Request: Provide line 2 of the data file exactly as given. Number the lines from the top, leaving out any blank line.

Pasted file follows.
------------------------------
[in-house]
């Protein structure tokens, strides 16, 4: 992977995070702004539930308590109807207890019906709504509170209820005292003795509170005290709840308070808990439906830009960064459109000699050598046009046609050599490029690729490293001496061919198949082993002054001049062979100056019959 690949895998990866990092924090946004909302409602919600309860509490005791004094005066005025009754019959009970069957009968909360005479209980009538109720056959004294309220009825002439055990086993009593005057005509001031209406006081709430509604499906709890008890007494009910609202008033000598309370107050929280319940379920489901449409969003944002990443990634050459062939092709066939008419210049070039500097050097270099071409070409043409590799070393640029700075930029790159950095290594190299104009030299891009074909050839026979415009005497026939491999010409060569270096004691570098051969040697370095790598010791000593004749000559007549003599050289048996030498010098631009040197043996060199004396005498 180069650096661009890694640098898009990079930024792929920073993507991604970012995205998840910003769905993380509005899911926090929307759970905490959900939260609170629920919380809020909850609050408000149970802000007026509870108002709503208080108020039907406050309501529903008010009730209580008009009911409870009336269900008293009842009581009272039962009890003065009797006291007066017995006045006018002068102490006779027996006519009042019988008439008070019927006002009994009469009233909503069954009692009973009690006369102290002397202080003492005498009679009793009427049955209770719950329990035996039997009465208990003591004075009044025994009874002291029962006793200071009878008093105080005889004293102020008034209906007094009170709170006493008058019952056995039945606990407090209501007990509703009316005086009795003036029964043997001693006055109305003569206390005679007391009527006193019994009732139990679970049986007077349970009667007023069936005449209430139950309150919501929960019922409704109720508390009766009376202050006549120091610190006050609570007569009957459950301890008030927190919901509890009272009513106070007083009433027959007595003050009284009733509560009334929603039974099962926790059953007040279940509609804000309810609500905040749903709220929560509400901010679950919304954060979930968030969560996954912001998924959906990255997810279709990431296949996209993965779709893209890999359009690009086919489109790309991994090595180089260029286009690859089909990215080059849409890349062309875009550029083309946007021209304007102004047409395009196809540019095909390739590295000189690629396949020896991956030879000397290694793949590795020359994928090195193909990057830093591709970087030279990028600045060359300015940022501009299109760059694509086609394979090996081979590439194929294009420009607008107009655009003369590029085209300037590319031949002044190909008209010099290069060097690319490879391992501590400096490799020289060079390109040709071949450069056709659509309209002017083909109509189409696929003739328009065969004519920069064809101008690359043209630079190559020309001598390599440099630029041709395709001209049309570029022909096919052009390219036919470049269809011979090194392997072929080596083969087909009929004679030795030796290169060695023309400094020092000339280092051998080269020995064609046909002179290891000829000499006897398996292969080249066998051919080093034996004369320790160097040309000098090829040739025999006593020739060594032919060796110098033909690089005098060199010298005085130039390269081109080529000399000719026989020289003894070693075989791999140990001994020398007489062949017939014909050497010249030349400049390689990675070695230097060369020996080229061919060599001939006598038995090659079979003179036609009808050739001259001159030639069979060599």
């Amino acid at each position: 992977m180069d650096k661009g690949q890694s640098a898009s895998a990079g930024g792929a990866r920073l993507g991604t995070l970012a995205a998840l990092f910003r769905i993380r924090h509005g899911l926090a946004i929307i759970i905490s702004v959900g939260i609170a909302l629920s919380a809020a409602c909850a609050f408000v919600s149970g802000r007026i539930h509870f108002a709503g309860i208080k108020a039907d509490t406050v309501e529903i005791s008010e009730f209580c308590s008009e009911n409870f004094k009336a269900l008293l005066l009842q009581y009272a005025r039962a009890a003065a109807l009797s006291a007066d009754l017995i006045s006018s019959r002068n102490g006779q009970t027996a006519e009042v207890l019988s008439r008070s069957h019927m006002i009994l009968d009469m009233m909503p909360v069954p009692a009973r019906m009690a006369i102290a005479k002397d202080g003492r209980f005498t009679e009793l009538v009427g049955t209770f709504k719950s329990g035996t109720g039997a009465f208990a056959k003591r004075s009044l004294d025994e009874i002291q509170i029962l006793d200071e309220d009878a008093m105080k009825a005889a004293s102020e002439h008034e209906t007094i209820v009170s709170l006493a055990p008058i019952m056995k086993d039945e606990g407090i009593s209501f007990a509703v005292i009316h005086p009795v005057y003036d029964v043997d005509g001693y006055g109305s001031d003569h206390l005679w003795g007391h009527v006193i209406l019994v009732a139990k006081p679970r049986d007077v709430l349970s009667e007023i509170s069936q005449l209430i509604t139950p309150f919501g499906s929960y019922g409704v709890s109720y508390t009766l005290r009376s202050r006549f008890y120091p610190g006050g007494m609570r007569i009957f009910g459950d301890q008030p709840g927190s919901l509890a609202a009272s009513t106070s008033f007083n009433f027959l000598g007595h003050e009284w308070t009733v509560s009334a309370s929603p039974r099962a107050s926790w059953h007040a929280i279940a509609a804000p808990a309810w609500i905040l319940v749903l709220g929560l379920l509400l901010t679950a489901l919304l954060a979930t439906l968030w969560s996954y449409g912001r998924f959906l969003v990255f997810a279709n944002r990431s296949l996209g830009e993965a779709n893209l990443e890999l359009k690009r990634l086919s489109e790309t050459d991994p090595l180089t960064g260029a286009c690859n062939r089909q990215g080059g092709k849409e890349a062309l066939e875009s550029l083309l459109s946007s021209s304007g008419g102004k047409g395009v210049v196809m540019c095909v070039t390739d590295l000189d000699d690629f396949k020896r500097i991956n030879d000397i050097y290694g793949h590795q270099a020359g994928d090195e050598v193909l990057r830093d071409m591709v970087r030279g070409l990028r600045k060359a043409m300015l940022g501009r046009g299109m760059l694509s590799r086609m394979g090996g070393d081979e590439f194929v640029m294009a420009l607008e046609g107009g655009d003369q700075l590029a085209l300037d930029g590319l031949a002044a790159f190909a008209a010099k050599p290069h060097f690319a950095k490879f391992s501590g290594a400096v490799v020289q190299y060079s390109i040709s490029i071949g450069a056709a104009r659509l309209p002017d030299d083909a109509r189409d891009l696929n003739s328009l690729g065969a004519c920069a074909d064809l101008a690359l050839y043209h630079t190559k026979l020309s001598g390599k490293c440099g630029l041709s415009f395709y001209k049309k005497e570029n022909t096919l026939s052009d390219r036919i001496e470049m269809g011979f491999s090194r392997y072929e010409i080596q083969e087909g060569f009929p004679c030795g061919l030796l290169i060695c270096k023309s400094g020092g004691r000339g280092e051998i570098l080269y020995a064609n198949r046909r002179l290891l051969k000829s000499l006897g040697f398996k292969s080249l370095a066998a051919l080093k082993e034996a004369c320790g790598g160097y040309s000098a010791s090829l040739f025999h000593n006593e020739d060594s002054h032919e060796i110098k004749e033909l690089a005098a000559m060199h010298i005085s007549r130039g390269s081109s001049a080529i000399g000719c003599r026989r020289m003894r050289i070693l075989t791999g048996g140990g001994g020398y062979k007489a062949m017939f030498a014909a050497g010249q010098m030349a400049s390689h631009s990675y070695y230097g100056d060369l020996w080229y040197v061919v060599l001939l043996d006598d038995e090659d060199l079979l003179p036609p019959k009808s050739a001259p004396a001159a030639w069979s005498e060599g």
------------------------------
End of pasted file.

């Protein structure tokens, strides 16, 4: 992977995070702004539930308590109807207890019906709504509170209820005292003795509170005290709840308070808990439906830009960064459109000699050598046009046609050599490029690729490293001496061919198949082993002054001049062979100056019959 690949895998990866990092924090946004909302409602919600309860509490005791004094005066005025009754019959009970069957009968909360005479209980009538109720056959004294309220009825002439055990086993009593005057005509001031209406006081709430509604499906709890008890007494009910609202008033000598309370107050929280319940379920489901449409969003944002990443990634050459062939092709066939008419210049070039500097050097270099071409070409043409590799070393640029700075930029790159950095290594190299104009030299891009074909050839026979415009005497026939491999010409060569270096004691570098051969040697370095790598010791000593004749000559007549003599050289048996030498010098631009040197043996060199004396005498 180069650096661009890694640098898009990079930024792929920073993507991604970012995205998840910003769905993380509005899911926090929307759970905490959900939260609170629920919380809020909850609050408000149970802000007026509870108002709503208080108020039907406050309501529903008010009730209580008009009911409870009336269900008293009842009581009272039962009890003065009797006291007066017995006045006018002068102490006779027996006519009042019988008439008070019927006002009994009469009233909503069954009692009973009690006369102290002397202080003492005498009679009793009427049955209770719950329990035996039997009465208990003591004075009044025994009874002291029962006793200071009878008093105080005889004293102020008034209906007094009170709170006493008058019952056995039945606990407090209501007990509703009316005086009795003036029964043997001693006055109305003569206390005679007391009527006193019994009732139990679970049986007077349970009667007023069936005449209430139950309150919501929960019922409704109720508390009766009376202050006549120091610190006050609570007569009957459950301890008030927190919901509890009272009513106070007083009433027959007595003050009284009733509560009334929603039974099962926790059953007040279940509609804000309810609500905040749903709220929560509400901010679950919304954060979930968030969560996954912001998924959906990255997810279709990431296949996209993965779709893209890999359009690009086919489109790309991994090595180089260029286009690859089909990215080059849409890349062309875009550029083309946007021209304007102004047409395009196809540019095909390739590295000189690629396949020896991956030879000397290694793949590795020359994928090195193909990057830093591709970087030279990028600045060359300015940022501009299109760059694509086609394979090996081979590439194929294009420009607008107009655009003369590029085209300037590319031949002044190909008209010099290069060097690319490879391992501590400096490799020289060079390109040709071949450069056709659509309209002017083909109509189409696929003739328009065969004519920069064809101008690359043209630079190559020309001598390599440099630029041709395709001209049309570029022909096919052009390219036919470049269809011979090194392997072929080596083969087909009929004679030795030796290169060695023309400094020092000339280092051998080269020995064609046909002179290891000829000499006897398996292969080249066998051919080093034996004369320790160097040309000098090829040739025999006593020739060594032919060796110098033909690089005098060199010298005085130039390269081109080529000399000719026989020289003894070693075989791999140990001994020398007489062949017939014909050497010249030349400049390689990675070695230097060369020996080229061919060599001939006598038995090659079979003179036609009808050739001259001159030639069979060599």